Monique Skidmore

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Monique Maree Skidmore (born 11 May 1968) is an Australian medical and political anthropologist of Myanmar. She has served as a Deputy Vice-Chancellor at the University of Queensland (2014-2016) and the University of Tasmania (2016-2018).


Skidmore was born in Canberra, Australia and went on to earn a Bachelor of Arts and Bachelor of Science from the Australian National University and a Master of Arts and PhD in anthropology from McGill University, Canada.[1]

Skidmore's work in anthropology began in Cambodia and combined religious, political and medical anthropology, exploring the psychological strategies Cambodians used to survive in the aftermath of the Khmer Rouge genocide. This work was awarded the international H.B.M. Murphy Prize in Medical Anthropology.[2][3]

Skidmore moved to Montreal to pursue graduate studies in Southeast Asia and also studied the Burmese language at the University of Wisconsin. She received the Wenner Gren Foundation funding for doctoral fieldwork in Myanmar and in 1996 was given the first unrestricted fieldwork research visa for Burma (Myanmar) since the advent of military dictatorship in 1988.[4]

Skidmore's work revealed the depths of fear, repression and self-censorship Burmese people suffered under successive Burmese military regimes[5] and meticulously documents the many survival strategies used to remain hopeful for the future when terror and fear threaten to overwhelm the population.[6] Karaoke Fascism: Burma and the Politics of Fear[7] was published by University of Pennsylvania Press (a shorter article appeared in American Ethnologist[8]), a book-length expose of living under a repression of fear in contemporary Myanmar.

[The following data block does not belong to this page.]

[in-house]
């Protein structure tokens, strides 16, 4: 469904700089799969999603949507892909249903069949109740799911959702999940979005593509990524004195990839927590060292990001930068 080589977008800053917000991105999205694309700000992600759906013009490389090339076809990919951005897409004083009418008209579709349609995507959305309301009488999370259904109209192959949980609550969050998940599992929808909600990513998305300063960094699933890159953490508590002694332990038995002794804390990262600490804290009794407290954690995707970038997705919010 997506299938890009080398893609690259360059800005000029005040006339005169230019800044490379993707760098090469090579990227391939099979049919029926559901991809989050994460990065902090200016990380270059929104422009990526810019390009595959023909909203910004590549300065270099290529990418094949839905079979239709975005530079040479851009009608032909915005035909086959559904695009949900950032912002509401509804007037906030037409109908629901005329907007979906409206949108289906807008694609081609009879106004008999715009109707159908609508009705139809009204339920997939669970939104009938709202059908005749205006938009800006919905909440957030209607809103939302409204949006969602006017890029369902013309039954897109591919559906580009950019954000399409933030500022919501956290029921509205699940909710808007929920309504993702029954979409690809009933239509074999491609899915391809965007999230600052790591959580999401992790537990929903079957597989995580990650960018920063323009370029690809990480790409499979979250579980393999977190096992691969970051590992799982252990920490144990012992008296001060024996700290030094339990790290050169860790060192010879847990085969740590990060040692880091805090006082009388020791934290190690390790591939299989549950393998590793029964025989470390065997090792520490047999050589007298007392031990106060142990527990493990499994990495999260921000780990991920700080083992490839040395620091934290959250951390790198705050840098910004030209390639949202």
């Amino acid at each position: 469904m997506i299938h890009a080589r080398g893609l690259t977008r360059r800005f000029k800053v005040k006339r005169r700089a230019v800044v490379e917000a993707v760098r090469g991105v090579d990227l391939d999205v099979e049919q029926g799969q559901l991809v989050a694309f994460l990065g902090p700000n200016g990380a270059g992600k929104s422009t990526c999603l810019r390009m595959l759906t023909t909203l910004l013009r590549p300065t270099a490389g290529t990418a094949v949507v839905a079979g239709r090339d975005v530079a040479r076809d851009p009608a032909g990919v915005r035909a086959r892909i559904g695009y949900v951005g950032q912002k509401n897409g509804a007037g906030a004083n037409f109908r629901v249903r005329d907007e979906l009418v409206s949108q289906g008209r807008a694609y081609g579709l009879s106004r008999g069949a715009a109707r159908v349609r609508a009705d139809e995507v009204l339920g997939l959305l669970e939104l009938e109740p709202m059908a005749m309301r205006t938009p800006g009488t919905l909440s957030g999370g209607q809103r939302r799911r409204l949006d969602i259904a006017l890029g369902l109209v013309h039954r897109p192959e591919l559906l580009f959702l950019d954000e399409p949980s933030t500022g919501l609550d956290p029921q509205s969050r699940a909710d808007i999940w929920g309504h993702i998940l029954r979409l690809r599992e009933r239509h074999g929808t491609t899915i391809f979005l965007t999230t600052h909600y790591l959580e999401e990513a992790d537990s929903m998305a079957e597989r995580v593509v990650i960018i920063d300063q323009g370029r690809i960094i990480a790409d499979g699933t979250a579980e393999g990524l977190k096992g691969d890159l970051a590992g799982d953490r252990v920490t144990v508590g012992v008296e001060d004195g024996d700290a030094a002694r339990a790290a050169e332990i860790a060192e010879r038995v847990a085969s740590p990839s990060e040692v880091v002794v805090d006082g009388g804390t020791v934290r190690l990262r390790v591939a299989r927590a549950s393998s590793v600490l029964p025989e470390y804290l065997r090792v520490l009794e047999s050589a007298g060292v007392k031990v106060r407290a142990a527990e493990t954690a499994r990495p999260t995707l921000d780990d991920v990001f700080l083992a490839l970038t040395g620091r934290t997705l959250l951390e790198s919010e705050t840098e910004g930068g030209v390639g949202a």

Skidmore's work in Burma covered diverse cultural, medical, political, and religious aspects of everyday life at a time when the world was largely excluded from entering Myanmar and when foreigners were heavily restricted in their interactions with Burmese people and places. Skidmore worked and lived in peri-urban slums in Mandalay and Rangoon (Yangon) as well as the Yangon Psychiatric Hospital, Yangon Drug Rehabilitation Hospital, and the Yangon Traditional Medicine Clinic. Much of this work centred on the cultural beliefs and practices as well as structural inequalities and state repression that impact the psychological and psychiatric health of women and children.[7][9]

Academic career[edit]

Skidmore began academic life as a tenured lecturer at the University of Melbourne and then as a senior postdoctoral research fellow in the Joan B. Kroc Institute for International Peacekeeping Studies at the University of Notre Dame.[10] After winning several Australia Research Council Grants, Skidmore returned to Australia to work as a research and Associate Dean Research at the Australian National University. It was here that she developed an interest in the relevance of public anthropology[11] to her ongoing interest in contemporary conflicts.[12]

Skidmore went on to hold executive leadership positions in Australian universities including Dean and Pro Vice-Chancellor International at the University of Canberra from 2008, Deputy Vice-Chancellor International and Vice-President of the University of Queensland from 2014, and Deputy Vice-Chancellor Global and Vice-President of the University of Tasmania in 2016.[13] In 2021 she became a Research Professor in the Alfred Deakin Institute for Citizenship and Globalisation, Deakin University and a Board Member and the Director of the Australia Myanmar Institute.[14]


  • Ware, Anthony; Skidmore, Monique (2023). After the Coup: Myanmar's Political and Humanitarian Crises. Canberra: Asia Pacific Press: Australian National University E Press. ISBN 9781760466138
  • Skidmore, Monique (2004). "Burmese". Encyclopedia of Medical Anthropology. pp. 607–614. doi:10.1007/0-387-29905-X_61. ISBN 978-0-306-47754-6.